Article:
TAIPEI (Taiwan News) — Kdan Mobile co-founder Wang Wei-chung (王為中) joined the Startup Island TAIWAN podcast on Friday (Feb. 3) to discuss the success of Kdan, its unusual head office location, and how focusing on core functionality was key to the company’s success.
Software as a service (SaaS) is a massive growth area, with predictions for total investment in the industry exceeding US$70 billion (NT$2 trillion) in 2022, more than four times the amount it was a decade ago. Despite this being a reduction in investment levels from the 2021 peak of US$98 billion, Wang said he believes the future is still in software.
“The app market in my opinion has already tapped out ... When Kdan launched its first app there were fewer than 1,000 apps on the Appstore, so it was relatively easier to gain exposure,” he said. “We don’t call ourselves an app developer any more. We started off as an app developer to get our foot in the door. We are a software solution provider at this point.”
Wang said the software solutions Kdan provides are about optimizing efficiency and cultivating creativity in the evolving digital workplace. They have done this by focusing on the core functionality of the software they provide.
“Most of them have too many bells and whistles, and the majority of clients just want the core functionality,” Wang said. For one of their most successful products, their PDF software, this meant reducing the number of features, and putting more focus on one, the digital signature.
Wang said the digital signature function has been very popular, especially during the pandemic, when users were seeking contactless ways to sign and send documents. He also said Kdan’s focusing on core functionality means the product is easier to use from the beginning, which also helps attract customers.
“Many of our customers were attracted to the solution because they wanted to save money, but after a few months they realized that is all they needed,” Wang said.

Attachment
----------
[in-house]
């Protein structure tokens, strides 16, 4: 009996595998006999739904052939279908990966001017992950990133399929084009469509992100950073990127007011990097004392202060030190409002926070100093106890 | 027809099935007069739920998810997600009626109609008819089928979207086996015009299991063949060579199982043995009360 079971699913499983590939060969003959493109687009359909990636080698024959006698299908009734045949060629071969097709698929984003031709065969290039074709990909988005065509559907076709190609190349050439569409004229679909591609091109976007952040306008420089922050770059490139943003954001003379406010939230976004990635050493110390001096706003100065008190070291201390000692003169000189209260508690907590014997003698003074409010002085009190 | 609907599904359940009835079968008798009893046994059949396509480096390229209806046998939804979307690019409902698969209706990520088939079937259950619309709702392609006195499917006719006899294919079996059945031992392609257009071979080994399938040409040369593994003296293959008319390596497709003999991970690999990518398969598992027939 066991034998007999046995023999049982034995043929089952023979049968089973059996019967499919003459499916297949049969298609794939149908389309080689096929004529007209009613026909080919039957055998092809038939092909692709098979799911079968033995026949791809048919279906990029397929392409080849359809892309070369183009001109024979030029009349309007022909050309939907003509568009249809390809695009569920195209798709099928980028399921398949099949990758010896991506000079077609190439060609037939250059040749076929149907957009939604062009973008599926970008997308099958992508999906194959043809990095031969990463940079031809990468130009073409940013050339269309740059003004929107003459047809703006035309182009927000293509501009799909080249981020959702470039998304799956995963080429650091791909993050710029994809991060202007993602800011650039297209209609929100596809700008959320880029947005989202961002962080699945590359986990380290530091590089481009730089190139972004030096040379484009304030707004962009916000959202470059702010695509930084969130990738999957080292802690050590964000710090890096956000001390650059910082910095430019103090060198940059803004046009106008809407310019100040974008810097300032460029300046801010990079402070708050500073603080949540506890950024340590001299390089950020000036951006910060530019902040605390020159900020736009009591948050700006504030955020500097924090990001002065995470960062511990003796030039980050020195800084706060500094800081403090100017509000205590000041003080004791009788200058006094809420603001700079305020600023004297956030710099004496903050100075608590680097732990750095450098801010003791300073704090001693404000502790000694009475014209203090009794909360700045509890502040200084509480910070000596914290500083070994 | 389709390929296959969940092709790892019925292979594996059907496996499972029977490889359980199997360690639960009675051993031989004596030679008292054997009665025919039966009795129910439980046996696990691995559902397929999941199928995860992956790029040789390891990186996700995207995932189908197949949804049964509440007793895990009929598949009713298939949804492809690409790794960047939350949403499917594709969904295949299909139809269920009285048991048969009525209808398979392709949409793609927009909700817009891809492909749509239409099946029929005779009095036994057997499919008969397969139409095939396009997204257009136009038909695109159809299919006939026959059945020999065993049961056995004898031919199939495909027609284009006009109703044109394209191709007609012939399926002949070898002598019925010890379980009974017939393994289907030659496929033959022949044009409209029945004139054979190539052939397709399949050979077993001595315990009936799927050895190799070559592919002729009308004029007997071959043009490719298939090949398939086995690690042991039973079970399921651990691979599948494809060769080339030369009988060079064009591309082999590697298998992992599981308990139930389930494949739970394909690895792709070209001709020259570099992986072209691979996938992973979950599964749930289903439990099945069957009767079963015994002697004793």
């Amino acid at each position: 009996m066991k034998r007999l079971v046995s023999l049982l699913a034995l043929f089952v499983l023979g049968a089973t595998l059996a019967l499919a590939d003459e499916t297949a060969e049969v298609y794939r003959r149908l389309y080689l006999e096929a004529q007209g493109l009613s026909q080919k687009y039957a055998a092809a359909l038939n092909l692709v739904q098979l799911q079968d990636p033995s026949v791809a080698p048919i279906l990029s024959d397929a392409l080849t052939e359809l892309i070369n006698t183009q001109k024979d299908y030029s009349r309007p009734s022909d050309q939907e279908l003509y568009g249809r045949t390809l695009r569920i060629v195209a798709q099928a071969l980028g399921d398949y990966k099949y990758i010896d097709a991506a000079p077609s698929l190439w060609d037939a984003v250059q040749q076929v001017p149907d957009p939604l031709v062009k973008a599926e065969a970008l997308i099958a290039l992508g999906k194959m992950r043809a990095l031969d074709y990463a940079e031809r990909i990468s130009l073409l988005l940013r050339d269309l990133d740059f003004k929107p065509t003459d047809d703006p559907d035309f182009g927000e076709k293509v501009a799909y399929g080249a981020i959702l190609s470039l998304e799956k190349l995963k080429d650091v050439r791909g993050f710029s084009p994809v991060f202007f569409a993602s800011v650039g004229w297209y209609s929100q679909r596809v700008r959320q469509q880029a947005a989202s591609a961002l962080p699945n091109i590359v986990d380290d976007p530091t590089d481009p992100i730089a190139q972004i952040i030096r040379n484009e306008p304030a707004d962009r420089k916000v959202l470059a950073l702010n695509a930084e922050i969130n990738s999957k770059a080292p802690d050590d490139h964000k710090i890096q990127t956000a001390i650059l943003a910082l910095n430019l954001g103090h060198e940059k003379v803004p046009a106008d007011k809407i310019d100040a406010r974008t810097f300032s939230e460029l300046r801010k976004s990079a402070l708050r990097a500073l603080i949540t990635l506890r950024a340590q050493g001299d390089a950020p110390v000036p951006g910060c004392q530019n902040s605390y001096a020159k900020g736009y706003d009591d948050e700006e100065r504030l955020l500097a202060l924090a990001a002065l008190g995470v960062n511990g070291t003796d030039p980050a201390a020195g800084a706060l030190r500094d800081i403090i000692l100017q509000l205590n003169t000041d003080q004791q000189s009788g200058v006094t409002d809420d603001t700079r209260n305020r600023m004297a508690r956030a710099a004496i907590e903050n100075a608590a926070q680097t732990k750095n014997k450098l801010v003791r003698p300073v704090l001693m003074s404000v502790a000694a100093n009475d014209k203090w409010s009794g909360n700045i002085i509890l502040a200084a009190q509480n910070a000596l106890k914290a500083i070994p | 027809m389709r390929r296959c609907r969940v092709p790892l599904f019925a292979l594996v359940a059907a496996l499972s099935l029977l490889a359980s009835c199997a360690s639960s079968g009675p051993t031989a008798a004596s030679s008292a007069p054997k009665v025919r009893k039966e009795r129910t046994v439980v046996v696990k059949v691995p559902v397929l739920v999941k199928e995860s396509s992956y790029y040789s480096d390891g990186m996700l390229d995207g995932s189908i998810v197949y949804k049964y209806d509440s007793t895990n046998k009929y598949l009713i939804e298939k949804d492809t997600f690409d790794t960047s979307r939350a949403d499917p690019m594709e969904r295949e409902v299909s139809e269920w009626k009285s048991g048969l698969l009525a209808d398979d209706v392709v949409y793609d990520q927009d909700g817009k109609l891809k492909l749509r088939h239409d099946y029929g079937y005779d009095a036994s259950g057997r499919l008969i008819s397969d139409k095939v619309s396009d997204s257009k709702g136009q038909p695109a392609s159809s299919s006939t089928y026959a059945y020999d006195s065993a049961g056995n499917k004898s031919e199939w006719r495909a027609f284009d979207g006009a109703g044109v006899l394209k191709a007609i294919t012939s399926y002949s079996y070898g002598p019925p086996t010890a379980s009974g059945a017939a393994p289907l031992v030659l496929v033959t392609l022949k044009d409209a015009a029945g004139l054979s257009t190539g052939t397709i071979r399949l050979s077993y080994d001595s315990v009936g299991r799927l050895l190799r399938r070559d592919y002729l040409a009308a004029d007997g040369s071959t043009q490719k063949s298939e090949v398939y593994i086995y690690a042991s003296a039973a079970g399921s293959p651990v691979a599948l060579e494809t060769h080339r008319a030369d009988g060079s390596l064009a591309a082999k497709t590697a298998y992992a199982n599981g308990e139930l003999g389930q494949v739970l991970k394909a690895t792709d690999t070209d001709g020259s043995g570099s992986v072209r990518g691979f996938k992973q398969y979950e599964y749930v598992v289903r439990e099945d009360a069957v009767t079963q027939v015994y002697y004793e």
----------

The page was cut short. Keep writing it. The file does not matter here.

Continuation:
One of Kdan's most popular services has been digital signatures. (Kdan Facebook photo)
Having a diverse team is important for Wang, and so is having a high level of English fluency. “I value diversity. I understand that you have got to have different ideas. You’ve got to be able to find a way to have that idea influx, and that influx is going to be better if you have people from different backgrounds,” he said.
Wang said his business, and other Taiwanese in the SaaS space would benefit from more government help. “Not only capital influx, that’s obviously one important thing,” Wang said, “but how do we bridge the Taiwanese startups with the startup communities in the West.”
He said the Taiwan government could support businesses to attend the Consumer Electronics Show in the U.S., the industry’s largest expo, helping them to make connections in the world’s largest consumer market.
Unlike most tech startups in Taiwan, Kdan is headquartered in Tainan. “When (my other co-founders) told me they wanted to pick Tainan as a location, I was taken aback,” Wang said, but the choice has turned out to be a good one.
“There were a lot of talents that were forced to go to Taipei, because they weren’t able to find any opportunities in the southern part of the country,” Wang said. He said that they offer staff an opportunity to work in their hometown, and be with their families and their communities.